“For the kingdom of heaven is like a landowner who went out early in the morning to hire laborers for his vineyard. After agreeing with the laborers for the usual daily wage, he sent them into his vineyard. When he went out about nine o’clock, he saw others standing idle in the marketplace; and he said to them, ‘You also go into the vineyard, and I will pay you whatever is right.’ So they went. When he went out again about noon and about three o’clock, he did the same. And about five o’clock he went out and found others standing around; and he said to them, ‘Why are you standing here idle all day?’ They said to him, ‘Because no one has hired us.’ He said to them, ‘You also go into the vineyard.’ When evening came, the owner of the vineyard said to his manager,
‘Call the laborers and give them their pay, beginning with the last and then going to the first.’ When those hired about five o’clock came, each of them received the usual daily wage. Now when the first came, they thought they would receive more; but each of them also received the usual daily wage. And when they received it, they grumbled against the landowner, saying, ‘These last worked only one hour, and you have made them equal to us who have borne the burden of the day and the scorching heat.’ But he replied to one of them, ‘Friend, I am doing you no wrong; did you not agree with me for the usual daily wage? Take what belongs to you and go; I choose to give to this last the same as I give to you. Am I not allowed to do what I choose with what belongs to me? Or are you envious because I am generous?’ So the last will be first, and the first will be last.” (Matthew 20:1-16 – NRSV)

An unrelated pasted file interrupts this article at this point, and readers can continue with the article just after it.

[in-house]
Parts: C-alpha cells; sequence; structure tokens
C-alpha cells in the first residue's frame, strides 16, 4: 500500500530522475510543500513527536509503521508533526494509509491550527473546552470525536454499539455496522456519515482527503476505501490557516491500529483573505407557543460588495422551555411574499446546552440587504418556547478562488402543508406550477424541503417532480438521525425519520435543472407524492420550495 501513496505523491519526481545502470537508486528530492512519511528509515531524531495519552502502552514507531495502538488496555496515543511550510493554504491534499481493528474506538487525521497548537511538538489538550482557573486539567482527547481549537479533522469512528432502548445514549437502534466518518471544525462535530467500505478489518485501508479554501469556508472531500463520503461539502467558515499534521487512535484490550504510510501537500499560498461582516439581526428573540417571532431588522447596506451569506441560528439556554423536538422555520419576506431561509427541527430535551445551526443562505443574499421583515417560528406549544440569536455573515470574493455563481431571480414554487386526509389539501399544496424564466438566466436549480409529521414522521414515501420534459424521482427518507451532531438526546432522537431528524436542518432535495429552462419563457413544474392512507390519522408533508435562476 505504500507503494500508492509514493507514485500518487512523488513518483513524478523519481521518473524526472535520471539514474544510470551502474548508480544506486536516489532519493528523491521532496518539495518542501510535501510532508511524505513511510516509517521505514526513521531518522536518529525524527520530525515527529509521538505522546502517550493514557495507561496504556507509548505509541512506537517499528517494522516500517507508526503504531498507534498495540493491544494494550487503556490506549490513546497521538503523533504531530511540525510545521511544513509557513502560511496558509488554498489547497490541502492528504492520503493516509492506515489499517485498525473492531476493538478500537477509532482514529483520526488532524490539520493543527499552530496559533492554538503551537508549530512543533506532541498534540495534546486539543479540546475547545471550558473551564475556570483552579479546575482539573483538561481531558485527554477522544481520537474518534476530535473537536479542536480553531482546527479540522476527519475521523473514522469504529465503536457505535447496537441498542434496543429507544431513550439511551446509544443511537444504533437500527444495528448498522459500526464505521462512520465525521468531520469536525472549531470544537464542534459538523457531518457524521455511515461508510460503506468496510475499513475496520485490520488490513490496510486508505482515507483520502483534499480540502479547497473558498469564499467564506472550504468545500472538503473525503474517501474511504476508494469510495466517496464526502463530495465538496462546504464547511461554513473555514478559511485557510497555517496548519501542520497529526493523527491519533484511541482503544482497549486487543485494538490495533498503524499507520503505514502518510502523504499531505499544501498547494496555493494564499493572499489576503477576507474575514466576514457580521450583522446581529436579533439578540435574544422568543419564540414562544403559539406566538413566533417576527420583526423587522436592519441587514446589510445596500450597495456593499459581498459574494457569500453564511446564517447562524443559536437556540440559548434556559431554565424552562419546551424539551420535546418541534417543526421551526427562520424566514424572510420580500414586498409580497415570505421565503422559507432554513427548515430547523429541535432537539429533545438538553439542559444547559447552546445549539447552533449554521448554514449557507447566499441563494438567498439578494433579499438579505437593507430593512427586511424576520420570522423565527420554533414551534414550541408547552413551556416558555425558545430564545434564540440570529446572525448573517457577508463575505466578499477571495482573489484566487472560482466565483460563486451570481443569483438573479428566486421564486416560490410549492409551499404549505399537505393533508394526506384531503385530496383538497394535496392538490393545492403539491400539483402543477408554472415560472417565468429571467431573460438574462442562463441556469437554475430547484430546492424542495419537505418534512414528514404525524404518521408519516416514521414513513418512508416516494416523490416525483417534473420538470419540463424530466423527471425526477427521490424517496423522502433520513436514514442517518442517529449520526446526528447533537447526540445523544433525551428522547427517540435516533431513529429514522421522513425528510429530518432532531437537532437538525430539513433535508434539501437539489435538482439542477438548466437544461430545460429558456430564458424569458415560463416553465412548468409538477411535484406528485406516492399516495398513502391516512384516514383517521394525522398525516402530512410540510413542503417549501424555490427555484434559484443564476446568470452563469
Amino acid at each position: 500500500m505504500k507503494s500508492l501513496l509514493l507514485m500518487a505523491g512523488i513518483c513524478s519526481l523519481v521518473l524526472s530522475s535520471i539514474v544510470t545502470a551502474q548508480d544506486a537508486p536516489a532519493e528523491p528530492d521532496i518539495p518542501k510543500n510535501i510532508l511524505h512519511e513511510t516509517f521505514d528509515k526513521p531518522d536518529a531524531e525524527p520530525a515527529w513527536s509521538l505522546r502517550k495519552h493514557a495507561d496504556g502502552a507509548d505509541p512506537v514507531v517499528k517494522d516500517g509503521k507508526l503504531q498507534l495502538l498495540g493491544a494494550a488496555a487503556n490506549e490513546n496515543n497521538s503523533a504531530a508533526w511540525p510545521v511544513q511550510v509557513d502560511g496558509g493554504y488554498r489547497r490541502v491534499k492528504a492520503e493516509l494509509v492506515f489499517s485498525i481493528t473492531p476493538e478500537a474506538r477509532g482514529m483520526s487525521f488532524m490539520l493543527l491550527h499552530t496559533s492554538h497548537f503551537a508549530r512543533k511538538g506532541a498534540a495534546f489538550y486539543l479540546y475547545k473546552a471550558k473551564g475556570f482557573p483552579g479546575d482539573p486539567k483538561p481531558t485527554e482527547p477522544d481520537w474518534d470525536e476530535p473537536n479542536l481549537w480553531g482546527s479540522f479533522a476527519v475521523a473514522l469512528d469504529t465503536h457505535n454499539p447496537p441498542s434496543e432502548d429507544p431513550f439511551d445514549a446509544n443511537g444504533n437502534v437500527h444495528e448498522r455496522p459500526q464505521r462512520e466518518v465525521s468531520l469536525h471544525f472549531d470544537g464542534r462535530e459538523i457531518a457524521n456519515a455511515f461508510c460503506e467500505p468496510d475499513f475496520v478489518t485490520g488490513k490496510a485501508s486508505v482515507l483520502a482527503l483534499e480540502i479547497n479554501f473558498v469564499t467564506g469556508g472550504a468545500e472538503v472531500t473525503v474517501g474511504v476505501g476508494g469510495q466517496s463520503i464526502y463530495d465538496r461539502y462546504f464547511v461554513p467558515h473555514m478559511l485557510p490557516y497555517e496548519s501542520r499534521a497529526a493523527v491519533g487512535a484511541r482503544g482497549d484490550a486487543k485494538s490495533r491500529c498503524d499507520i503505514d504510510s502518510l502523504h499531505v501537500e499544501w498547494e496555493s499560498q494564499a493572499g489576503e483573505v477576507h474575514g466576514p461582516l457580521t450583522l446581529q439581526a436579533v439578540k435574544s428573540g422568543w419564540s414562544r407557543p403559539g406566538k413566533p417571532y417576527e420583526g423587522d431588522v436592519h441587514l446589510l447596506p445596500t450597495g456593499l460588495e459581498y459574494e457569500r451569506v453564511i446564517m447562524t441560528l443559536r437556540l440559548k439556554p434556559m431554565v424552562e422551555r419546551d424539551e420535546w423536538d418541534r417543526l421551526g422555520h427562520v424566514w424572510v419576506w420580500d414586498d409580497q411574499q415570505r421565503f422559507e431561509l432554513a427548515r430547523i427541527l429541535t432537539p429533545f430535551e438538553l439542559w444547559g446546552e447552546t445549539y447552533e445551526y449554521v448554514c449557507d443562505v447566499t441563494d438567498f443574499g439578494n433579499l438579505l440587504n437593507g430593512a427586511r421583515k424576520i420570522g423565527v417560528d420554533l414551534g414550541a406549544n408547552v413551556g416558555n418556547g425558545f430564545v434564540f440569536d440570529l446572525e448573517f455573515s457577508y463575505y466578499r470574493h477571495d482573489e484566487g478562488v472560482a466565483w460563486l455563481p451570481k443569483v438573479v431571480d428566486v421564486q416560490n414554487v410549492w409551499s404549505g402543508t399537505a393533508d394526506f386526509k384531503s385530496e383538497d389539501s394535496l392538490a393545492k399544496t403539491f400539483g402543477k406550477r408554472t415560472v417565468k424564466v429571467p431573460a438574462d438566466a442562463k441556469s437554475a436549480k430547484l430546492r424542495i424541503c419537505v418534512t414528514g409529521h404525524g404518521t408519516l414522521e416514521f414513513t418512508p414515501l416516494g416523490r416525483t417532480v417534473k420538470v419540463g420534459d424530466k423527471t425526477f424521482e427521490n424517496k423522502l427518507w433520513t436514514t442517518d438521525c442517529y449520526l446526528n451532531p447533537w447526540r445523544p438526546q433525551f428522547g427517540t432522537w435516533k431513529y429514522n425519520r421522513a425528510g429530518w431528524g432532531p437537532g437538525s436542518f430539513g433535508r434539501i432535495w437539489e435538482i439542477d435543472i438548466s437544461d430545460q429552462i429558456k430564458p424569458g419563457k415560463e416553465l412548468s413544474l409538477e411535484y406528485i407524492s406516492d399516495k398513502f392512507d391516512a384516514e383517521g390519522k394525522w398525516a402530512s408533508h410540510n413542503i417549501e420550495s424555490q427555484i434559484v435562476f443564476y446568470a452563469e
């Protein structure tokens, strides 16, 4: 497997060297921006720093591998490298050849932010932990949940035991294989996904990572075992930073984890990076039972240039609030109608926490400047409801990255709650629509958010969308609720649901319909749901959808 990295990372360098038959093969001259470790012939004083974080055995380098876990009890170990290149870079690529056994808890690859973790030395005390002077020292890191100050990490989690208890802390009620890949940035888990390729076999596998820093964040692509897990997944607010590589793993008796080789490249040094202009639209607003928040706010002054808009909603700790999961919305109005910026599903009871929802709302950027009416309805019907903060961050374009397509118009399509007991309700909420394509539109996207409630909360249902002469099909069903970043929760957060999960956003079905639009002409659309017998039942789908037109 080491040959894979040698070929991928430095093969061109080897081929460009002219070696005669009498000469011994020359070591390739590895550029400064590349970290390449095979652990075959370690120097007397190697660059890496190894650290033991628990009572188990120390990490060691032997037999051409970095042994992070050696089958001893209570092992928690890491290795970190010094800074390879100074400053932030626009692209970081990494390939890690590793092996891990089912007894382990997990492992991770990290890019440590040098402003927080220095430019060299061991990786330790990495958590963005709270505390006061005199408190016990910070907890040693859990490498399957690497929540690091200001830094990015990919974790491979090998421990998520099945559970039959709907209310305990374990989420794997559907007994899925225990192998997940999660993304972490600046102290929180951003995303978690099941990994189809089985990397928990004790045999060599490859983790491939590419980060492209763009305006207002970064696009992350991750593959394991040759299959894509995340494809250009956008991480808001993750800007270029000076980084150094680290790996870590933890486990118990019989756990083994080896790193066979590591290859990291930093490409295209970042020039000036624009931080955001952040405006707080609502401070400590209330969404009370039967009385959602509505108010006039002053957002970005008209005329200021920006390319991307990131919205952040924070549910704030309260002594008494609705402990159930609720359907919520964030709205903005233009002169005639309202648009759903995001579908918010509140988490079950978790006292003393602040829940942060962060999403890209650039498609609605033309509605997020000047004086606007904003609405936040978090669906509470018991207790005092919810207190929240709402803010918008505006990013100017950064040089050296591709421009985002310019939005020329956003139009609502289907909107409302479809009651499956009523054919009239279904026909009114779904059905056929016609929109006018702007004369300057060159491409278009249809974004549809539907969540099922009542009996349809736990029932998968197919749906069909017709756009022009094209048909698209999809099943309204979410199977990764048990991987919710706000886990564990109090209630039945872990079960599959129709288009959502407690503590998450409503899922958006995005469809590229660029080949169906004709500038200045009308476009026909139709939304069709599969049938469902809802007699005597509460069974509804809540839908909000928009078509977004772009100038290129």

This parable is unique to Matthew. It explicates the preceding verse: “Many who are first will be last, and the last will be first” (19:30). In fact that very saying is repeated at the end of the parable (20:16). This saying indicates a theme common to the Synoptic Gospels: Jesus reaches out to those on the margins. Thus Matthew 11:19 has already told us “The Son of Man came eating and drinking, and they say, ‘Look, a glutton and a drunkard, a friend of tax collectors and sinners!’” God’s incalculable and incomprehensible mercy seems to be the focus in this parable. Money and hours and the law pertaining to such things are all calculable and comprehensible. Mercy is of a different order. There is no way of quantifying that. It has a logic of its own. “As the heavens are high above the earth so great is his hesed (mercy, steadfast love) for those who fear him; as far as the east is from the west, so far does he remove our transgressions from us” (Psalm 103:11-12).
the kingdom of heaven is like: The reference is to the dynamic in the story, not just the landowner.
vineyard: Central to the story is the symbol of the vineyard. The symbol is used again by Matthew 21:33-44 in the parable of the wicked husbandman. The symbol is used more than once in the Bible to refer to Israel – for example, Isaiah 5:1-7: “Let me sing for my beloved my love-song concerning his vineyard: My beloved had a vineyard on a very fertile hill. He dug it and cleared it of stones, and planted it with choice vines; he built a watchtower in the midst of it, and hewed out a wine vat in it; he expected it to yield grapes, but it yielded wild grapes ….” etc. The use of this symbol may be found also in Hosea 10:1, Jeremiah 2:21; 5:10; 6:9 & 12:10, Ezekiel 15:1-8; 17:3-10; 19:10-14.